Roman Synagogues and Romanian Churches

Roman Synagogues and Romanian Churches July 11, 2018

I’ve mentioned before how much I feel I have learned about the New Testament from living in Romania. But I also feel like there is more to be learned and explored. For instance, not long ago I visited a Romanian church in Chicago, and I went armed with knowledge from having lived in Romania for several years and having visited even more frequently. I knew I had to go prepared to say something if asked without any notice, because visitors – historically, in particular foreign visitors to churches in Romania – would be asked to say something, at the very least a greeting that was more than a mere “hello,” and preferably a sermon of some sort.

But it was only on this recent trip that it occurred to me to connect this with the Book of Acts, and what happened when Paul showed up unannounced in a synagogue. Since then, I have found myself pondering this topic, and suspecting that it might be a fruitful avenue of research. The study of modern Mediterranean, Middle Eastern, and adjacent cultural regions regularly provides useful anthropological and social models that offer insights into the values and practices assumed in the New Testament,

In relation to Paul, the possible payoff of this might be limited, giving us a better sense of the networks of contacts he may have relied on when traveling.

But in the case of Jesus, if there is any truth to the depiction of him being asked to speak in synagogues, that may provide some important indicators about his level of education and/or his social status.

I would be interested to hear from anyone who can provide relevant examples either from ancient literature (e.g. the rabbinic corpus) or more recent practices in relevant cultures (e.g. what happened or still happens in churches, synagogues, and mosques around the Mediterranean, across the Middle East, and into the Balkans and Turkey (or in other words, anywhere in the former location or near vicinity of the Roman Empire). I am sure there are many texts that describe such circumstances, even if only in passing, and that I will need help in tracking down a relevant sampling from the range of possible sources. And so I appeal to you, readers of this blog, for help!

Let me add in conclusion that I do not think the ability to speak either eloquently or poetically does not automatically corellate with status, wealth, formal education, or stereotypical lines of employment. As I read recently in an article about the song “Wichita Lineman,” part of  songwriter Jimmy Webb’s thinking was precisely that an individual in the lonely technical laboring job of maintaining phone lines may nonetheless be a poet.

Of related interest, Ian Paul shared a blog post about the critical study of the Qur’an in a manner that is now familiar to those who work on the Bible.  I say it is related because in the case of both Muhammad and Jesus, critical analysis of sayings attributed to them, and the recognition of layers of redaction, can bump up against dogmatic claims. Sometimes the issue is not the suggestion that the religious figure was uneducated, but the suggestion that they were, since one can otherwise claim that that their impressive words are proof of inspiration rather than study and training. Scholars of both Islam and Christianity should follow the evidence where it leads…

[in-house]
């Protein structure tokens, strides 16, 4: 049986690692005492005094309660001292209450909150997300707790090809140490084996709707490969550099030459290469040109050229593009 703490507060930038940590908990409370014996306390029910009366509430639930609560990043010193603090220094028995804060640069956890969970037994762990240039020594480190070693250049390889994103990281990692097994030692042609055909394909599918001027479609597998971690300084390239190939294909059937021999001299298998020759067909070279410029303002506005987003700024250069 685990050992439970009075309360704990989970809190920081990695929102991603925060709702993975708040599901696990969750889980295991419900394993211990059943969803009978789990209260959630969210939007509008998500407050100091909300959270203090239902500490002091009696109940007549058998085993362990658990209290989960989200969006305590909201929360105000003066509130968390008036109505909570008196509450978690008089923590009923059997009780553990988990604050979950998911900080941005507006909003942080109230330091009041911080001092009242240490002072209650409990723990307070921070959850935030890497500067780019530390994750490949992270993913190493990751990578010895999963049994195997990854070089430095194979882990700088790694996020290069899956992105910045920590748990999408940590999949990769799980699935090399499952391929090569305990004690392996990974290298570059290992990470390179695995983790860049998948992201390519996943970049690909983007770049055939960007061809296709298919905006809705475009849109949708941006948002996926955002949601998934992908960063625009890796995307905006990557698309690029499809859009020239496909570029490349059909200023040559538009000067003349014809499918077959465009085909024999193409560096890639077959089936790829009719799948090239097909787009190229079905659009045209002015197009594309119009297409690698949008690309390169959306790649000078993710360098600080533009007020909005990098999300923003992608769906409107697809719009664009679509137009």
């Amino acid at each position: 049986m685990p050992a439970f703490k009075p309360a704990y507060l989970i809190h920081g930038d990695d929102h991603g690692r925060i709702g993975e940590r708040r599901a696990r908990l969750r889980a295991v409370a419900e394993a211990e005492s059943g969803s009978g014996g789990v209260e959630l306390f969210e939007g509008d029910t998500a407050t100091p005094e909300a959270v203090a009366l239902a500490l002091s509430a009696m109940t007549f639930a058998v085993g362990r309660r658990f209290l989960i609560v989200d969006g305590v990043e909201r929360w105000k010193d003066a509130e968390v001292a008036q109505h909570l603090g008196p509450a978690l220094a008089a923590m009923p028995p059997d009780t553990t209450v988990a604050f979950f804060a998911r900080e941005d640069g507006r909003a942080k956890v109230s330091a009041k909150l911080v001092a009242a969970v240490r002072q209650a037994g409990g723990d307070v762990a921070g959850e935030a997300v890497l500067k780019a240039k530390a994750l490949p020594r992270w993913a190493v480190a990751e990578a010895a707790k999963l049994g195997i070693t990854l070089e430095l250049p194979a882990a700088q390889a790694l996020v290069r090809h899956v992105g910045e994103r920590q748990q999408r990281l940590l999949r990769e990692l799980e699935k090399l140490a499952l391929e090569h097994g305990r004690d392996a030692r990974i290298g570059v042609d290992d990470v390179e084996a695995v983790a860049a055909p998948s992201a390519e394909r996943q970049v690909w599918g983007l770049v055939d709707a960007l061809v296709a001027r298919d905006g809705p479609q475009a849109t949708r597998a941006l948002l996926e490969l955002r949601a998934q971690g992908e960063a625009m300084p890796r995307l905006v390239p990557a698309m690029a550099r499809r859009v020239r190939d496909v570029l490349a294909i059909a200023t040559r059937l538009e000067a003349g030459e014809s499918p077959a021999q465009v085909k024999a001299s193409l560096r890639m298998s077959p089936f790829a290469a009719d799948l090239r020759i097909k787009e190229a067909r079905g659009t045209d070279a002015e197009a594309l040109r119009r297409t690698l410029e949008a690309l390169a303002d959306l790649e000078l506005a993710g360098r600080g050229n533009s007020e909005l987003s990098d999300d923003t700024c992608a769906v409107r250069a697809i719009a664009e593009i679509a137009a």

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  • Phil Ledgerwood

    The Babylonian Talmud Tractate Gittin folios 59 and 60 outline a sort of hierarchy of preferred Torah readers. It doesn’t mention guests or visitors, specifically, but it does point out scholars who the community selects as leaders as well as their sons.

    • Thanks! I wonder how people like Paul were identified as people who should be invited to speak. Quite possibly, there was communication prior to Paul’s arrival. But he may also have dressed in such a manner as to be greeted by those in leadership, or it may simply be that strangers were spoken to and, when they turned out to be appropriately educated, were then invited to speak. It is such details that I’m trying to figure out!

  • John MacDonald

    The memory of the historical Jesus could have been recalled, restated, and passed on in the synagogue. And the gospel stories may be shaped in terms of Jewish liturgy. The crucifixion may be shaped against the Passover. The transfiguration echoes Hanukkah. Many things are reminiscent of Rosh Hashanah. So as it says in Acts, they would read from the Torah, then from the former prophets (Joshua through Kings), and finally from the latter prophets (Isaiah through Malachi). At that point the synagogue leader would ask if anyone would like to bring any message or experience that might illumine the readings. So followers of Jesus may have then recalled their memories of him which that Sabbath elicited. This could be where all the OT allusions are coming from in the NT writings. This is what Paul does in Acts (13:16b-41). They went through this process for about forty years before the gospels were written.